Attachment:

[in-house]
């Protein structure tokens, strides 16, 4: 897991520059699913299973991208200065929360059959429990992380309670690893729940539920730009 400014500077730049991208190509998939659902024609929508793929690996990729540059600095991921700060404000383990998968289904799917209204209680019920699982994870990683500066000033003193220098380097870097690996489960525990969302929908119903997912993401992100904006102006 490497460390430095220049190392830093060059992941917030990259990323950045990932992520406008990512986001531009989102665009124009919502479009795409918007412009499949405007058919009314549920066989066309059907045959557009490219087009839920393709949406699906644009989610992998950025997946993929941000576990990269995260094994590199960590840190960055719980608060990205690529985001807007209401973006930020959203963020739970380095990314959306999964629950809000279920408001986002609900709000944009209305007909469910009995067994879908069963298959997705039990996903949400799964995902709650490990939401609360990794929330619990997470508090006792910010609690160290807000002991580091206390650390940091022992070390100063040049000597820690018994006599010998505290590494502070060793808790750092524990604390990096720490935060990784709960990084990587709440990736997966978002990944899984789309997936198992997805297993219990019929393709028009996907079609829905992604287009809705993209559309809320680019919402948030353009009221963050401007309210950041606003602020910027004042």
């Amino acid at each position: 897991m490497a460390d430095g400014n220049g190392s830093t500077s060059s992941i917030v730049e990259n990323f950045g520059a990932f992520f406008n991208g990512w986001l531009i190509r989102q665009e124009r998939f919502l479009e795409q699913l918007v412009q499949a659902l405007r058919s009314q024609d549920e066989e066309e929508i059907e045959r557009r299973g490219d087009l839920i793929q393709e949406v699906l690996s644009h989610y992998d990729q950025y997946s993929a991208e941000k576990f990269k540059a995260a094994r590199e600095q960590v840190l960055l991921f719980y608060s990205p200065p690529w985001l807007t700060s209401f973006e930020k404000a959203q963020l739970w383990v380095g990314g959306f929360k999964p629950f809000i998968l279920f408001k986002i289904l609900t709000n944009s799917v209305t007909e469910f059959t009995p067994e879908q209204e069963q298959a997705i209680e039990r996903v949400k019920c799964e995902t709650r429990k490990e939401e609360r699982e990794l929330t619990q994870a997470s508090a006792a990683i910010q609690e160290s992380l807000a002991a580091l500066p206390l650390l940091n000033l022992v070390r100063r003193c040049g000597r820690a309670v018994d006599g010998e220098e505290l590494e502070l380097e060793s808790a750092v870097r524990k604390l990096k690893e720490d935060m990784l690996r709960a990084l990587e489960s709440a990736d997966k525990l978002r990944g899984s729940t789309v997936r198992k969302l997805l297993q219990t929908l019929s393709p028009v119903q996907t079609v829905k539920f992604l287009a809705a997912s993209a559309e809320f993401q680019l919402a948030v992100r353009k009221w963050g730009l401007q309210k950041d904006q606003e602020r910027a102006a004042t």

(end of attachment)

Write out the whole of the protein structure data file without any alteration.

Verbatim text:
[in-house]
């Protein structure tokens, strides 16, 4: 897991520059699913299973991208200065929360059959429990992380309670690893729940539920730009 400014500077730049991208190509998939659902024609929508793929690996990729540059600095991921700060404000383990998968289904799917209204209680019920699982994870990683500066000033003193220098380097870097690996489960525990969302929908119903997912993401992100904006102006 490497460390430095220049190392830093060059992941917030990259990323950045990932992520406008990512986001531009989102665009124009919502479009795409918007412009499949405007058919009314549920066989066309059907045959557009490219087009839920393709949406699906644009989610992998950025997946993929941000576990990269995260094994590199960590840190960055719980608060990205690529985001807007209401973006930020959203963020739970380095990314959306999964629950809000279920408001986002609900709000944009209305007909469910009995067994879908069963298959997705039990996903949400799964995902709650490990939401609360990794929330619990997470508090006792910010609690160290807000002991580091206390650390940091022992070390100063040049000597820690018994006599010998505290590494502070060793808790750092524990604390990096720490935060990784709960990084990587709440990736997966978002990944899984789309997936198992997805297993219990019929393709028009996907079609829905992604287009809705993209559309809320680019919402948030353009009221963050401007309210950041606003602020910027004042």
């Amino acid at each position: 897991m490497a460390d430095g400014n220049g190392s830093t500077s060059s992941i917030v730049e990259n990323f950045g520059a990932f992520f406008n991208g990512w986001l531009i190509r989102q665009e124009r998939f919502l479009e795409q699913l918007v412009q499949a659902l405007r058919s009314q024609d549920e066989e066309e929508i059907e045959r557009r299973g490219d087009l839920i793929q393709e949406v699906l690996s644009h989610y992998d990729q950025y997946s993929a991208e941000k576990f990269k540059a995260a094994r590199e600095q960590v840190l960055l991921f719980y608060s990205p200065p690529w985001l807007t700060s209401f973006e930020k404000a959203q963020l739970w383990v380095g990314g959306f929360k999964p629950f809000i998968l279920f408001k986002i289904l609900t709000n944009s799917v209305t007909e469910f059959t009995p067994e879908q209204e069963q298959a997705i209680e039990r996903v949400k019920c799964e995902t709650r429990k490990e939401e609360r699982e990794l929330t619990q994870a997470s508090a006792a990683i910010q609690e160290s992380l807000a002991a580091l500066p206390l650390l940091n000033l022992v070390r100063r003193c040049g000597r820690a309670v018994d006599g010998e220098e505290l590494e502070l380097e060793s808790a750092v870097r524990k604390l990096k690893e720490d935060m990784l690996r709960a990084l990587e489960s709440a990736d997966k525990l978002r990944g899984s729940t789309v997936r198992k969302l997805l297993q219990t929908l019929s393709p028009v119903q996907t079609v829905k539920f992604l287009a809705a997912s993209a559309e809320f993401q680019l919402a948030v992100r353009k009221w963050g730009l401007q309210k950041d904006q606003e602020r910027a102006a004042t």